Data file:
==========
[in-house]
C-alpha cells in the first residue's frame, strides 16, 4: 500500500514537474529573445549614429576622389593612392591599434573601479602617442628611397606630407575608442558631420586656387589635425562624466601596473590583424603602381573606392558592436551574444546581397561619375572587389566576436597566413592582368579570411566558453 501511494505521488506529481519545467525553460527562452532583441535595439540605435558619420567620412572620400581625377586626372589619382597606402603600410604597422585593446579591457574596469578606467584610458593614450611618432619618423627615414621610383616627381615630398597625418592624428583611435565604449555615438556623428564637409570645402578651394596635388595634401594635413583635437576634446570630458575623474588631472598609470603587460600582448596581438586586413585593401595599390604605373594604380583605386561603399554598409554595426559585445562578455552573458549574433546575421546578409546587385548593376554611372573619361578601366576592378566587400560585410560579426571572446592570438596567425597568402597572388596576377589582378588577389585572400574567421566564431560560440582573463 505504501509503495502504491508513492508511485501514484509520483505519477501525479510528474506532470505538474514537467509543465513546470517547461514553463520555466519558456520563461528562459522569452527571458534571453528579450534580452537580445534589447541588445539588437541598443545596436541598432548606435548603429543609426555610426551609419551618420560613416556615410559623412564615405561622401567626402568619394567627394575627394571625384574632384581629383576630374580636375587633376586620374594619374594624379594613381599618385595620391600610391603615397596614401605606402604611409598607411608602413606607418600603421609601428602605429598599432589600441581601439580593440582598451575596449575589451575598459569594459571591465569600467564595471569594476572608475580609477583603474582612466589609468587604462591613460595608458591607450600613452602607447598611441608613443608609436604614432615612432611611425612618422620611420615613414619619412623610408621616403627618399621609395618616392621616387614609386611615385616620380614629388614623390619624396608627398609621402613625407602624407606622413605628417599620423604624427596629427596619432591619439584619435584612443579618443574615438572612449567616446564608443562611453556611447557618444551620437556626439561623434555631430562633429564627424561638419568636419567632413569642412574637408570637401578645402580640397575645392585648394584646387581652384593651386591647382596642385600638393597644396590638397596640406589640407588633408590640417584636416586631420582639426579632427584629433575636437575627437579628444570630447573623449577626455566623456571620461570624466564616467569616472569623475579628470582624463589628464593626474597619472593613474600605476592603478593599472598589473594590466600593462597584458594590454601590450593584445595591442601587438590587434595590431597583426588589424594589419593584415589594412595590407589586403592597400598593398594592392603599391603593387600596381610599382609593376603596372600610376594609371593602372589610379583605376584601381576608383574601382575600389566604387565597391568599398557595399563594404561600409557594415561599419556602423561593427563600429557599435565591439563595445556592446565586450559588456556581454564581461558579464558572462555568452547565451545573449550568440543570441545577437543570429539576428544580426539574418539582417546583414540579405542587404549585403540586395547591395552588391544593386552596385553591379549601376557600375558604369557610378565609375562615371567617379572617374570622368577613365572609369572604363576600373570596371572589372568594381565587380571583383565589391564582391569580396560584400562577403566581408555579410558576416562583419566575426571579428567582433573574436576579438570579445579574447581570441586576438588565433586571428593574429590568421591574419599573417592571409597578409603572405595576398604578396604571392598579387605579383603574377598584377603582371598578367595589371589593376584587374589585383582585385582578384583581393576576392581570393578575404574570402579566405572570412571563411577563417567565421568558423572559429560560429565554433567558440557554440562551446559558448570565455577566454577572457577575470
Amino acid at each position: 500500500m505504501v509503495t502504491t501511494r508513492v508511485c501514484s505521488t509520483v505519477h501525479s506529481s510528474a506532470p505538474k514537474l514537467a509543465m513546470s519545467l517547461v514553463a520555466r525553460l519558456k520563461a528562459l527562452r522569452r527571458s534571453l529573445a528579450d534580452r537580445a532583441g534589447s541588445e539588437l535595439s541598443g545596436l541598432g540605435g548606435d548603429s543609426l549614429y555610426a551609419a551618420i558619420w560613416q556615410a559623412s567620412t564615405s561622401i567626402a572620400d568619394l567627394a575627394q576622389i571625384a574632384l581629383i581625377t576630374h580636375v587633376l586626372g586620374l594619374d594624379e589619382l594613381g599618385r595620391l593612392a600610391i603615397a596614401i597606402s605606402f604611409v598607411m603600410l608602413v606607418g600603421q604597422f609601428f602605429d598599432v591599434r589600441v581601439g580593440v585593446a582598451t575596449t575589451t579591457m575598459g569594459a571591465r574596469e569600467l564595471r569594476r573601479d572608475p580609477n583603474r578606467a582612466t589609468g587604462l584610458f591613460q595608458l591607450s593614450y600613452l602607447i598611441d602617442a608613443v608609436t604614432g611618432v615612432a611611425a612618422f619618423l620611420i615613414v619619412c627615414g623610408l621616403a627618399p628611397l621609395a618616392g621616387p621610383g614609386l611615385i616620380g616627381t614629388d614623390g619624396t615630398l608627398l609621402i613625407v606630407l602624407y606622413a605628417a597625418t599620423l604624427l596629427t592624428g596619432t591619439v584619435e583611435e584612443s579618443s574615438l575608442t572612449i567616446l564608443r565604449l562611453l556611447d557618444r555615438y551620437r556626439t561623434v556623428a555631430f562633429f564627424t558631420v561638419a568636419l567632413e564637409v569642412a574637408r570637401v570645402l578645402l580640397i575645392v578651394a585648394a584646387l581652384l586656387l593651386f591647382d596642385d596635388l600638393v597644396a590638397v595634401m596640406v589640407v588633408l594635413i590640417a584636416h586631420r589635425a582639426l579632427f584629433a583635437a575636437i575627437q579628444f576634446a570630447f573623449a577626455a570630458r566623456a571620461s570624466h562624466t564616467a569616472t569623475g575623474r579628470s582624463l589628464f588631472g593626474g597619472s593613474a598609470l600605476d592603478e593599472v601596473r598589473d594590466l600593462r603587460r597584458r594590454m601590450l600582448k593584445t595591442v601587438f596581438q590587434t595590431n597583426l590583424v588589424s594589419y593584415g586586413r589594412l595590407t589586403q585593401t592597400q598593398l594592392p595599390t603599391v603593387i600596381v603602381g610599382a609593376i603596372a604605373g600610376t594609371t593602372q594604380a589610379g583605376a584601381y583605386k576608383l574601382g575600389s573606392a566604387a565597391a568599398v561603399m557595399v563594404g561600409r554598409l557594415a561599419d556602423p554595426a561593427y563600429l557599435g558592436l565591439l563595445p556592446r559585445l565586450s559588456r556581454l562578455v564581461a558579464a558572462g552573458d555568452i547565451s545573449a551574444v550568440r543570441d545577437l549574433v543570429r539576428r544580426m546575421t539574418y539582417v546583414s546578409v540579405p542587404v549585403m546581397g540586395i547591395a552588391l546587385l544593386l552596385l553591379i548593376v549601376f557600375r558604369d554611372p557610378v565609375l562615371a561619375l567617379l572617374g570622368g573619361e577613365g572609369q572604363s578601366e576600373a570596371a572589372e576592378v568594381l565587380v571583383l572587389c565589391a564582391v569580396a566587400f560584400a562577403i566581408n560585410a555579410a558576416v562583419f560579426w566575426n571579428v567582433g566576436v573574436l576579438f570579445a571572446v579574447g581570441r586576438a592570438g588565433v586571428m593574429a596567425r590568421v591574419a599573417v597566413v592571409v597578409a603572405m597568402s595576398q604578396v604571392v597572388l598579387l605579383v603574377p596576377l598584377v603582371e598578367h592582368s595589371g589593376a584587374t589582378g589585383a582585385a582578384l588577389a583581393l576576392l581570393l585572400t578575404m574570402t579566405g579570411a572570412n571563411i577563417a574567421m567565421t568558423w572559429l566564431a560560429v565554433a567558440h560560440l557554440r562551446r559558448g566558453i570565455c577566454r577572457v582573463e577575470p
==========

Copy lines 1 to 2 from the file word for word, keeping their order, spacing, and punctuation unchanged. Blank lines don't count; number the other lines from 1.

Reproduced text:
[in-house]
C-alpha cells in the first residue's frame, strides 16, 4: 500500500514537474529573445549614429576622389593612392591599434573601479602617442628611397606630407575608442558631420586656387589635425562624466601596473590583424603602381573606392558592436551574444546581397561619375572587389566576436597566413592582368579570411566558453 501511494505521488506529481519545467525553460527562452532583441535595439540605435558619420567620412572620400581625377586626372589619382597606402603600410604597422585593446579591457574596469578606467584610458593614450611618432619618423627615414621610383616627381615630398597625418592624428583611435565604449555615438556623428564637409570645402578651394596635388595634401594635413583635437576634446570630458575623474588631472598609470603587460600582448596581438586586413585593401595599390604605373594604380583605386561603399554598409554595426559585445562578455552573458549574433546575421546578409546587385548593376554611372573619361578601366576592378566587400560585410560579426571572446592570438596567425597568402597572388596576377589582378588577389585572400574567421566564431560560440582573463 505504501509503495502504491508513492508511485501514484509520483505519477501525479510528474506532470505538474514537467509543465513546470517547461514553463520555466519558456520563461528562459522569452527571458534571453528579450534580452537580445534589447541588445539588437541598443545596436541598432548606435548603429543609426555610426551609419551618420560613416556615410559623412564615405561622401567626402568619394567627394575627394571625384574632384581629383576630374580636375587633376586620374594619374594624379594613381599618385595620391600610391603615397596614401605606402604611409598607411608602413606607418600603421609601428602605429598599432589600441581601439580593440582598451575596449575589451575598459569594459571591465569600467564595471569594476572608475580609477583603474582612466589609468587604462591613460595608458591607450600613452602607447598611441608613443608609436604614432615612432611611425612618422620611420615613414619619412623610408621616403627618399621609395618616392621616387614609386611615385616620380614629388614623390619624396608627398609621402613625407602624407606622413605628417599620423604624427596629427596619432591619439584619435584612443579618443574615438572612449567616446564608443562611453556611447557618444551620437556626439561623434555631430562633429564627424561638419568636419567632413569642412574637408570637401578645402580640397575645392585648394584646387581652384593651386591647382596642385600638393597644396590638397596640406589640407588633408590640417584636416586631420582639426579632427584629433575636437575627437579628444570630447573623449577626455566623456571620461570624466564616467569616472569623475579628470582624463589628464593626474597619472593613474600605476592603478593599472598589473594590466600593462597584458594590454601590450593584445595591442601587438590587434595590431597583426588589424594589419593584415589594412595590407589586403592597400598593398594592392603599391603593387600596381610599382609593376603596372600610376594609371593602372589610379583605376584601381576608383574601382575600389566604387565597391568599398557595399563594404561600409557594415561599419556602423561593427563600429557599435565591439563595445556592446565586450559588456556581454564581461558579464558572462555568452547565451545573449550568440543570441545577437543570429539576428544580426539574418539582417546583414540579405542587404549585403540586395547591395552588391544593386552596385553591379549601376557600375558604369557610378565609375562615371567617379572617374570622368577613365572609369572604363576600373570596371572589372568594381565587380571583383565589391564582391569580396560584400562577403566581408555579410558576416562583419566575426571579428567582433573574436576579438570579445579574447581570441586576438588565433586571428593574429590568421591574419599573417592571409597578409603572405595576398604578396604571392598579387605579383603574377598584377603582371598578367595589371589593376584587374589585383582585385582578384583581393576576392581570393578575404574570402579566405572570412571563411577563417567565421568558423572559429560560429565554433567558440557554440562551446559558448570565455577566454577572457577575470